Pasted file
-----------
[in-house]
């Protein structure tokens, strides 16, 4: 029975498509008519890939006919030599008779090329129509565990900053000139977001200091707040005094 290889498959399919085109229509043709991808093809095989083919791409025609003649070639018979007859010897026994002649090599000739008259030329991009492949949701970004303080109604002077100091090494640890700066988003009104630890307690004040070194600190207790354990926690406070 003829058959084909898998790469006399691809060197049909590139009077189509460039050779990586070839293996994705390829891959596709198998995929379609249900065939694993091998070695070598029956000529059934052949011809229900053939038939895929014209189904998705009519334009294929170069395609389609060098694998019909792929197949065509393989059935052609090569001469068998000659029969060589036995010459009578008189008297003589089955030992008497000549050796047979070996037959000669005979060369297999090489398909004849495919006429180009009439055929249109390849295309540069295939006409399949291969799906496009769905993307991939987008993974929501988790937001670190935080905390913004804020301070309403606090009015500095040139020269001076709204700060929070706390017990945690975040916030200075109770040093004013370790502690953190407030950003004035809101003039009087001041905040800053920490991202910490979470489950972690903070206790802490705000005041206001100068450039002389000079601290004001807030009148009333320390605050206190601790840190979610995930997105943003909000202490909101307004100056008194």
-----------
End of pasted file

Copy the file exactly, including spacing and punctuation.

[in-house]
């Protein structure tokens, strides 16, 4: 029975498509008519890939006919030599008779090329129509565990900053000139977001200091707040005094 290889498959399919085109229509043709991808093809095989083919791409025609003649070639018979007859010897026994002649090599000739008259030329991009492949949701970004303080109604002077100091090494640890700066988003009104630890307690004040070194600190207790354990926690406070 003829058959084909898998790469006399691809060197049909590139009077189509460039050779990586070839293996994705390829891959596709198998995929379609249900065939694993091998070695070598029956000529059934052949011809229900053939038939895929014209189904998705009519334009294929170069395609389609060098694998019909792929197949065509393989059935052609090569001469068998000659029969060589036995010459009578008189008297003589089955030992008497000549050796047979070996037959000669005979060369297999090489398909004849495919006429180009009439055929249109390849295309540069295939006409399949291969799906496009769905993307991939987008993974929501988790937001670190935080905390913004804020301070309403606090009015500095040139020269001076709204700060929070706390017990945690975040916030200075109770040093004013370790502690953190407030950003004035809101003039009087001041905040800053920490991202910490979470489950972690903070206790802490705000005041206001100068450039002389000079601290004001807030009148009333320390605050206190601790840190979610995930997105943003909000202490909101307004100056008194």